• It can be in the public interest to hinder further violations (deterrence) by using a class action lawsuit with its deterrent effect. Finally, class action lawsuits would lower the possibility of litigation tourism to the USA and make Europe/Switzerland more attractive for investors.

The disadvantages of class action lawsuits primarily affect the defendant companies, as well as certain investigative tools of the competition authorities.

  • The risk of liability and the financial consequences for companies rise considerably due to class action lawsuits. In the case of antitrust law infringements, civil law actions would increase (with higher compensation payments). Effective compliance programs for SMEs would also have to become a must, thus increasing financial costs.

  • The competition authorities' leniency notice could be undermined or threatened by class action lawsuits. Although leniency applicants are exempted in administrative proceedings from possible fines, they can still be sued in civil law. With the introduction of class action lawsuits, even leniency applicants would have to carry a high financial risk, which might serve to disincentivize them from making a leniency witness statement.

  • The de facto absence of defenses leads to the defendant settling in well over 50% of class action lawsuits. Instead of publishing sensitive data, companies prefer to make a cash payment within the framework of a settlement (legal blackmailing). In addition, the defendant must bear the costs of their own legal representation. Since the pre-litigation procedure already involves considerable outlay in terms of staff and time, the defendant prefers to make a settlement even where the claim would have little chance of success.


A substantial strengthening of antitrust civil law would require the introduction of class action lawsuits.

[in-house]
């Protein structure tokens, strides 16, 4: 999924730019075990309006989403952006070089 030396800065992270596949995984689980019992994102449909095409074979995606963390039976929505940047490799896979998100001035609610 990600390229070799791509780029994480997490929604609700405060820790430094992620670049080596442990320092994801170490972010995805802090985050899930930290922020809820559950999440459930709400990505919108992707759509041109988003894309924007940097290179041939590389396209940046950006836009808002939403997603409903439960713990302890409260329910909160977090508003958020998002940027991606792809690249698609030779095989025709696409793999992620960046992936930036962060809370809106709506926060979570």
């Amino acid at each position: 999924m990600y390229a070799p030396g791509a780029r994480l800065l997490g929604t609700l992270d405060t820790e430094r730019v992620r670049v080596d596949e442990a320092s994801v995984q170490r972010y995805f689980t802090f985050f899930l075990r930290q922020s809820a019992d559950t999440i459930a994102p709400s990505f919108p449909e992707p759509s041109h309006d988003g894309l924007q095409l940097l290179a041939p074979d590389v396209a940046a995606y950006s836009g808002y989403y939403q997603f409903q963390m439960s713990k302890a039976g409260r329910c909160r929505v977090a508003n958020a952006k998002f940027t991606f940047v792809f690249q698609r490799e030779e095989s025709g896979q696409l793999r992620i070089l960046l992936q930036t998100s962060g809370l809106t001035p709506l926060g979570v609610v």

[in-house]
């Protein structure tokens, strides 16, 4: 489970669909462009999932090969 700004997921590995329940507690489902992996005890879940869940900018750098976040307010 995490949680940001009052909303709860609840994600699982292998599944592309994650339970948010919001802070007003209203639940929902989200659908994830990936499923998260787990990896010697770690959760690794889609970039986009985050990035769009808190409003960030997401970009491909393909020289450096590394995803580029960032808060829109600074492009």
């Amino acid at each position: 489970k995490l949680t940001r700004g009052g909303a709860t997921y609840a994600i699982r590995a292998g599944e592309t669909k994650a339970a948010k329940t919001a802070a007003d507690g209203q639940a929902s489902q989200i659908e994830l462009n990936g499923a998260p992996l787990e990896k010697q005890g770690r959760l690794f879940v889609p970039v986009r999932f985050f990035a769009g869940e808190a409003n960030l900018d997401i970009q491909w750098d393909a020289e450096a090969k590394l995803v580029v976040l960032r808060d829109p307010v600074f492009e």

• First of all, an analysis shall be made regarding the functioning of antitrust class action lawsuits in jurisdictions where such lawsuits are already implemented.
  • Based upon the findings, the "Best Practices Class Action in Competition Law" will be established.

To that end, it will also need to be deliberated as to how it is "technically" possible to integrate the advantages of class action lawsuits into different legal systems without it leading to "over the top" claims for damages, as is the case in America.

It is essential that this is approached with a different style of analysis with regard to the development of the class action lawsuit as a process instrument (e.g. punitive damages, contingency fees for lawyers, fishing expeditions).


Phase 1: Survey the relevant legal systems and case studies to identify the substance and implementation of class actions in competition law regimes.
Phase 2: Evaluate the results and create "Best Practices Class Action in Competition Law Regimes".
Phase 3: Propositions for an implementation of class actions in specific competition law regimes
Phase 4: Evaluate tools and tricks to assist the legal framework guaranteeing class actions.

Contact details

Patrick Krauskopf
LL.M. (Harvard)
Attorney (Zurich | New York)
AGON Partners
Zurich University ZHAW

Juan Luis Crucelegui
Chief, Capacity Building and Advisory Services Section
Competition and Consumer Policies Branch (CCPB)

Ebru Gokce
Legal Officer, Competition and Consumer Policies Branch (CCPB)